CBSE Revision Notes for Class 11 Physics Chapter 4 – Motion in a Plane – Free PDF Download
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|Chapter Name||Motion in a Plane|
|Subject||Physics Revision Notes|
CBSE Class 11 Physics Revision Notes for Motion in a Plane of Chapter 4
• Motion in a plane is called as motion in two dimensions e.g., projectile motion, circular motion etc. For the analysis of such motion our reference will be made of an origin and two co-ordinate axes X and Y.
• Scalar and Vector Quantities
Scalar Quantities. The physical quantities which are completely specified by their magnitude or size alone are called scalar quantities.
Examples. Length, mass, density, speed, work, etc.
Vector Quantities. Vector quantities are those physical quantities which are characterised by both magnitude and direction.
Examples. Velocity, displacement, acceleration, force, momentum, torque etc.
• Characteristics of Vectors
Following are the characteristics of vectors:
(i) These possess both magnitude and direction.
(ii) These do not obey the ordinary laws of Algebra.
(iii) These change if either magnitude or direction or both change.
(iv) These are represented by bold-faced letters or letters having arrow over them.
• Unit Vector
A unit vector is a vector of unit magnitude and points in a particular direction. It is used to specify the direction only. Unit vector is represented by putting a cap (^) over the quantity.
• Equal Vectors
• Zero Vector
• Negative of a Vector
• Parallel Vectors
• Coplanar Vectors
Vectors are said to be coplanar if they lie in the same plane or they are parallel to the same plane, otherwise they are said to be non-coplanar vectors.
• Displacement Vector
The displacement vector is a vector which gives the position of a point with reference to a point other than the origin of the co-ordinate system.
• Parallelogram Law of Vector Addition
If two vectors, acting simultaneously at a point, can be represented both in magnitude and direction by the two adjacent sides of a parallelogram drawn from a point, then the resultant is represented completely both in magnitude and direction by the diagonal of the parallelogram passing through that point.
• Triangle Law of Vector Addition
If two vectors are represented both in magnitude and direction by the two sides of a triangle taken in the same order, then the resultant of these vectors is represented both in magnitude and direction by the third side of the triangle taken in the opposite order.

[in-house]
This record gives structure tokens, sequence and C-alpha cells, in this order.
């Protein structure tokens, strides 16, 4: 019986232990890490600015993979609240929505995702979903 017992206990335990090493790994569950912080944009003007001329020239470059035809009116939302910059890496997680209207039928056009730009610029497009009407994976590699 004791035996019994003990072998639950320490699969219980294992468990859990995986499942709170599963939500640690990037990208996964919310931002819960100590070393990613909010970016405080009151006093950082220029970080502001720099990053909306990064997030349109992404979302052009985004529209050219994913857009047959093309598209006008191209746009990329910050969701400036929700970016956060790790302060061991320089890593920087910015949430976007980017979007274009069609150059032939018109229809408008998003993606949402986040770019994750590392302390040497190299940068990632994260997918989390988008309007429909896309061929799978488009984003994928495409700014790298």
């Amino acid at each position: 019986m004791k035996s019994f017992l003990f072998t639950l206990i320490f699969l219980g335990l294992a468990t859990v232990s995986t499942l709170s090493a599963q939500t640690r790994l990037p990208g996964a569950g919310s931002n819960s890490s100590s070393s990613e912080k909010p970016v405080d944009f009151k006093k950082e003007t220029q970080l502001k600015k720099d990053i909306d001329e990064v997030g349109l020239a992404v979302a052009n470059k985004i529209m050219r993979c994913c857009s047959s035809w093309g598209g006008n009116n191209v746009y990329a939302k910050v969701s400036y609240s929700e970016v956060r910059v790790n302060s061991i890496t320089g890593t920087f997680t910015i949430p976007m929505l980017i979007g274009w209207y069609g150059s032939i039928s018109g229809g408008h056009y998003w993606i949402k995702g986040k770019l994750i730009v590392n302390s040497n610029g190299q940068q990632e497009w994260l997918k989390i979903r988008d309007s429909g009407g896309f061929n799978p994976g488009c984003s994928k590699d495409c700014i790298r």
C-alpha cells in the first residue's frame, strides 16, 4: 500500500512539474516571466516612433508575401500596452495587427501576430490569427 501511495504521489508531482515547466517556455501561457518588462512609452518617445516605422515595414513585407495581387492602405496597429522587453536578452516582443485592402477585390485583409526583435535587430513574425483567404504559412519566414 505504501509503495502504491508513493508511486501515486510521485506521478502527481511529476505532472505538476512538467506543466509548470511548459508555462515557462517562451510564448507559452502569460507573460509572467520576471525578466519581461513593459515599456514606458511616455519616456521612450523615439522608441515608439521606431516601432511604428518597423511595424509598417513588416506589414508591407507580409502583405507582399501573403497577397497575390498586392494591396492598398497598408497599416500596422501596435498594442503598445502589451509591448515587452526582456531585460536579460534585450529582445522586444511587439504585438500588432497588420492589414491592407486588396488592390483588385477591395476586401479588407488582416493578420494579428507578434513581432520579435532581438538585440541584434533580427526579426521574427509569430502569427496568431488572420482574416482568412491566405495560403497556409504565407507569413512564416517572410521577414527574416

• Polygon Law of Vector Addition
If a number of vectors are represented both in magnitude and direction by the sides of a polygon taken in the same order, then the resultant vector is represented both in magnitude and direction by the closing side of the polygon taken in the opposite order.
• Properties of Vector Addition
Vector addition has following properties:
• Resolution of Vectors
It is a process of splitting a single vector into two or more vectors in different directions which together produce the same effect as is produced by the single vector alone.
The vectors into which the given single vector is splitted are called component of vectors. In fact, the resolution of a vector is just opposite to composition of vectors.
If the components of a given vector are perpendicular to each other, then they are called rectangular components.
• Position Vector
• Multiplication of Vectors
(i) Scalar product (Dot product). Scalar product of two vectors is defined as the product of the magnitude of two vectors with cosine of smaller angle between them.
• Properties of Scalar Product
• Properties of Cross Product
• Lami’s Theorem
Lami’s theorem states, “If a particle under the simultaneous action of three forces is in equilibrium, then each force has a constant ratio with the sine of the angle between the other two forces.”
• Projectile Motion
The projectile is a general name given to an object that is given an initial inclined velocity and which subsequently follows a path determined by the gravitational force acting on it and by the frictional resistance of the air. The path followed by a projectile is called its trajectory.
Equation of projectile motion. The general case of projectile motion corresponds to that of an object that has been given an initial velocity u at some angle 8 above (or below) the horizontal. The horizontal and vertical displacements x and y are given by
• Angular Displacement
Angular displacement of the object moving around a circular path is defined as the angle traced out by the radius vector at the centre of the circular path in a given time.
θ (angle) = arc/radius
θ —> the magnitude of angular displacement. It is expressed in radians (rad).
• Angular Velocity
Angular velocity of an object in circular motion is defined as the time rate of change of its angular displacement.
• Angular Acceleration
Angular acceleration of an object in circular motion is defined as the time rate of change of its angular velocity.
• Uniform Circular Motion
When a body moves in a circular path with a constant speed, then the motion of the body is known as uniform circular motion.
The time taken by the object to complete one revolution on its circular path is called time period. For circular motion, the number of revolutions completed per unit time is known as the frequency (v). Unit of frequency is 1 Hertz (1 Hz). It is found that
• Centripetal Acceleration
To maintain a particle in its uniform circular motion a radially inward acceleration should be continuously maintained. It is known as the centripetal acceleration.
• IMPORTANT TABLES